gi is an abbreviation for "Genbank identifier".
- This is a pretty standard convention used by data stored in NCBI databases. There used to be a pretty comprehensive description of the conventions used at NCBI (I wouldn't say it was a standard or specification, just convention) here, but this page is no longer available it seems.
AY848686 label is an accession value, and the appended number is a version number.
See this page for more info.
The short answer is: these are all internal conventions. None of it needs to be there, except perhaps to ensure NCBI's internal tools work as expected.
UPDATE: I found a non-official copy of the old docs here. Look for the section starting with "FASTA Defline Format". I've copied it here to prevent further problems with bitrot in the future.
FASTA Defline Format
The syntax of FASTA Deflines used by the NCBI BLAST server depends on
the database from which each sequence was obtained. The table below lists
the identifiers for the databases from which the sequences were derived.
Database Name Identifier Syntax
EMBL Data Library emb|accession|locus
DDBJ, DNA Database of Japan dbj|accession|locus
NBRF PIR pir||entry
Protein Research Foundation prf||name
SWISS-PROT sp|accession|entry name
Brookhaven Protein Data Bank pdb|entry|chain
GenInfo Backbone Id bbs|number
General database identifier gnl|database|identifier
NCBI Reference Sequence ref|accession|locus
Local Sequence identifier lcl|identifier
For example, an identifier might be "gb|M73307|AGMA13GT", where the "gb" tag
indicates that the identifier refers to a GenBank sequence, "M73307" is its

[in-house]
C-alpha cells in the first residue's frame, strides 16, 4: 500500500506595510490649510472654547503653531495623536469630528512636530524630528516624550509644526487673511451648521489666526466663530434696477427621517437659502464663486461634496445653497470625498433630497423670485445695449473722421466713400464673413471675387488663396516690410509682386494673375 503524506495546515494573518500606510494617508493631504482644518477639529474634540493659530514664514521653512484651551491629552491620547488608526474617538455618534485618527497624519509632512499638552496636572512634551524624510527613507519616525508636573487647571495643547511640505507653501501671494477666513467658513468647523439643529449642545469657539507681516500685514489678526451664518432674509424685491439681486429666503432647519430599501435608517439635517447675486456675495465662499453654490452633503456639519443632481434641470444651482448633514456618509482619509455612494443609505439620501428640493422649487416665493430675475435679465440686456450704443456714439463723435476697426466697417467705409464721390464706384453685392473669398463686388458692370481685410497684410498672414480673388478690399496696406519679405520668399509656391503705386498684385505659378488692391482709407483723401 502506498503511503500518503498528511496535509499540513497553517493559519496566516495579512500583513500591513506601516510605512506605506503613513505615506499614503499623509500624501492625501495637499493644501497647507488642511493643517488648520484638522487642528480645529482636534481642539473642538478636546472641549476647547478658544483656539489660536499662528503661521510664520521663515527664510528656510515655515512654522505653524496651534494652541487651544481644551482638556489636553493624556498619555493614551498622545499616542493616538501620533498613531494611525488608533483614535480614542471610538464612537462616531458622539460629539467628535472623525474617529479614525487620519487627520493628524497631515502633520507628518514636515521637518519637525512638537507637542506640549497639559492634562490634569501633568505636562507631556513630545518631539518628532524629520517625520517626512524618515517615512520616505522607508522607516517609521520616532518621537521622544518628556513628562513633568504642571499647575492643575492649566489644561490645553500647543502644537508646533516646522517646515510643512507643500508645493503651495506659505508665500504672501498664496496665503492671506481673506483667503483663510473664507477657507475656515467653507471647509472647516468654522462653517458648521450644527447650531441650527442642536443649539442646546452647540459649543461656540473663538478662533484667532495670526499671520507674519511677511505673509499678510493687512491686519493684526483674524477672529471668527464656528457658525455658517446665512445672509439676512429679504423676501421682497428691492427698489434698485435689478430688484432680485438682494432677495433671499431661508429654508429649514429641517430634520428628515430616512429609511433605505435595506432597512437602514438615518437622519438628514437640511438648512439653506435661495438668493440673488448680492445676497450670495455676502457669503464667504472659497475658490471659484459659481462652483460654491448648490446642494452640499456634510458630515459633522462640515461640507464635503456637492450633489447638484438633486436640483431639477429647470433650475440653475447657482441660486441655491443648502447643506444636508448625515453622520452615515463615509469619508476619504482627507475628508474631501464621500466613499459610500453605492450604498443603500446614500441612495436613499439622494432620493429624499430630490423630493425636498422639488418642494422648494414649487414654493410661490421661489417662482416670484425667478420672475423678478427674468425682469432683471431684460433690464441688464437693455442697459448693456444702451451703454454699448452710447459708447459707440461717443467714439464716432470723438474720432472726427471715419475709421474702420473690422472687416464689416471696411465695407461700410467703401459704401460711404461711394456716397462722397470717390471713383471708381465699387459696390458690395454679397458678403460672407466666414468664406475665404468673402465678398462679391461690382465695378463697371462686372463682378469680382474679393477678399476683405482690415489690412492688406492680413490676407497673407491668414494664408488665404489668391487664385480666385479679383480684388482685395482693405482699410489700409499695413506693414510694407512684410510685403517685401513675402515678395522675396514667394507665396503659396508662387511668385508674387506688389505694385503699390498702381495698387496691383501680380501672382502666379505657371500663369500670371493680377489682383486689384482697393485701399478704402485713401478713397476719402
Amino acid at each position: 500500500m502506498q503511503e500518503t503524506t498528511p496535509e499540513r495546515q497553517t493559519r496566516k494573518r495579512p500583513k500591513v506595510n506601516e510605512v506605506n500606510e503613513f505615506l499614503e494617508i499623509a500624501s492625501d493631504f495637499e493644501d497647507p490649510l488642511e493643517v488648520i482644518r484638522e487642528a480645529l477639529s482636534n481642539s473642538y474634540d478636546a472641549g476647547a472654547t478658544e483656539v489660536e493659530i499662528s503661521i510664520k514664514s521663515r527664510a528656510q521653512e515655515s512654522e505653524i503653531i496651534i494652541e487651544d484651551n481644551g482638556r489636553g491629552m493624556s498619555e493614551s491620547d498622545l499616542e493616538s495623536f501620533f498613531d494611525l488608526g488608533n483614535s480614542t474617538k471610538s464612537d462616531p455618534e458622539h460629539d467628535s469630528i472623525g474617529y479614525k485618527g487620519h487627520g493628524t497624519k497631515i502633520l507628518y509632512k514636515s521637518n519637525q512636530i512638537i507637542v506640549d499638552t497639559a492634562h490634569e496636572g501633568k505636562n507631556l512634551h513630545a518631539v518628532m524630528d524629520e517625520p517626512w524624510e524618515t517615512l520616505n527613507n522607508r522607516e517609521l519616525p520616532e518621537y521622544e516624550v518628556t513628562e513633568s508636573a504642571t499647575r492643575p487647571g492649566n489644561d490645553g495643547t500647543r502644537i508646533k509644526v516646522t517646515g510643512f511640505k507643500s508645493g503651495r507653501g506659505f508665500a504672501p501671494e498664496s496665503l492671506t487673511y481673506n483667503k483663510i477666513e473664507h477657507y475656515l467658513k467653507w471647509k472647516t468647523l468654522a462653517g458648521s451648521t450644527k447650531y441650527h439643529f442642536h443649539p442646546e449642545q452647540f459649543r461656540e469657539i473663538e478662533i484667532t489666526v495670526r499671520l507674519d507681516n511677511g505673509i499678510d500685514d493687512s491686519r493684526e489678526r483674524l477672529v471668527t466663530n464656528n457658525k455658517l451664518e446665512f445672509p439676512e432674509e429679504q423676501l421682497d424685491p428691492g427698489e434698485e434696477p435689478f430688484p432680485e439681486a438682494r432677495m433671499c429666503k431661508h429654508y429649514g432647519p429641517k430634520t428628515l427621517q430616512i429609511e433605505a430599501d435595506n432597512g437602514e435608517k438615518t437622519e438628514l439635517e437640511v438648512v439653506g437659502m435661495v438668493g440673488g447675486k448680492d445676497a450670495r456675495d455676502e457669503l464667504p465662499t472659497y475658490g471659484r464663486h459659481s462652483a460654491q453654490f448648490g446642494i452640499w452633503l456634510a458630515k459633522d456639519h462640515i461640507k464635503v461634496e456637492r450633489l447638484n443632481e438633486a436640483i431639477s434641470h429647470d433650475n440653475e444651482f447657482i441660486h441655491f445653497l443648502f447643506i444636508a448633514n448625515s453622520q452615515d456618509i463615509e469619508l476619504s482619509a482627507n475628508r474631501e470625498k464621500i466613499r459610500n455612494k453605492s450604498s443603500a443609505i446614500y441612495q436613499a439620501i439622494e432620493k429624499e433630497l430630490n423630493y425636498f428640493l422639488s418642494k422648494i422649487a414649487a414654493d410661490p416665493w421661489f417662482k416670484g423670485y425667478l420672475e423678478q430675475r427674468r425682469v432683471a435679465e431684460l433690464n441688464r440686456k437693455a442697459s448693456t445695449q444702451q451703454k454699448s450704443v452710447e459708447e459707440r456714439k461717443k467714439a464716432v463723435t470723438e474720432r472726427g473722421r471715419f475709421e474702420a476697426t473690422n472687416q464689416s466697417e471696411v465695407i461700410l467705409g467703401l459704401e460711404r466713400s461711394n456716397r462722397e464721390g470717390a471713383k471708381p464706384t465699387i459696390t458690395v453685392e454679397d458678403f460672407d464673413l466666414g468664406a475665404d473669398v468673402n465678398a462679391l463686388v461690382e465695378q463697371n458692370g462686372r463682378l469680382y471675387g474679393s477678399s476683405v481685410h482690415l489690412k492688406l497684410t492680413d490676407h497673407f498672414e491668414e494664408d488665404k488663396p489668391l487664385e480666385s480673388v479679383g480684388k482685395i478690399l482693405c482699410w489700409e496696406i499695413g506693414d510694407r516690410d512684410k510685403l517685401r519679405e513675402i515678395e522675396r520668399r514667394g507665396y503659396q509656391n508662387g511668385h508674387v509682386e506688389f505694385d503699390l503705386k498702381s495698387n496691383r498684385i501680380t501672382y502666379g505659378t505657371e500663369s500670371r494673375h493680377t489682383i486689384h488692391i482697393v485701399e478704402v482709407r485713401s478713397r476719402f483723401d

GenBank ACCESSION, and "AGMA13GT" is the GenBank LOCUS.
"gi" identifiers are being assigned by NCBI for all sequences contained
within NCBI's sequence databases. The 'gi' identifier provides a uniform
and stable naming convention whereby a specific sequence is assigned
its unique gi identifier. If a nucleotide or protein sequence changes,
however, a new gi identifier is assigned, even if the accession number
of the record remains unchanged. Thus gi identifiers provide a mechanism
for identifying the exact sequence that was used or retrieved in a
For searches of the nr protein database where the sequences are derived
from conceptual translations of sequences from the nucleotide databases
the following syntax is used:
An example would be:
gi|451623 (U04987) env [Simian immunodeficiency..."
where '451623' is the gi identifier and the 'U04987' is the accession
number of the nucleotide sequence from which it was derived.
Users are encouraged to use the '-I' option for Blast output which will
produce a header line with the gi identifier concatenated with the database
identifier of the database from which it was derived, for example, from a
And similarly for protein databases:
The gnl ('general') identifier allows databases not on the above list to
be identified with the same syntax. An example here is the PID identifier:
PID stands for Protein-ID; the "e" (in e1632) indicates that this ID
was issued by EMBL. As mentioned above, use of the "-I" option
produces the NCBI gi (in addition to the PID) which users can also
The bar ("|") separates different fields as listed in the above table.
In some cases a field is left empty, even though the original
specification called for including this field. To make
these identifiers backwards-compatiable for older parsers
the empty field is denoted by an additional bar ("||").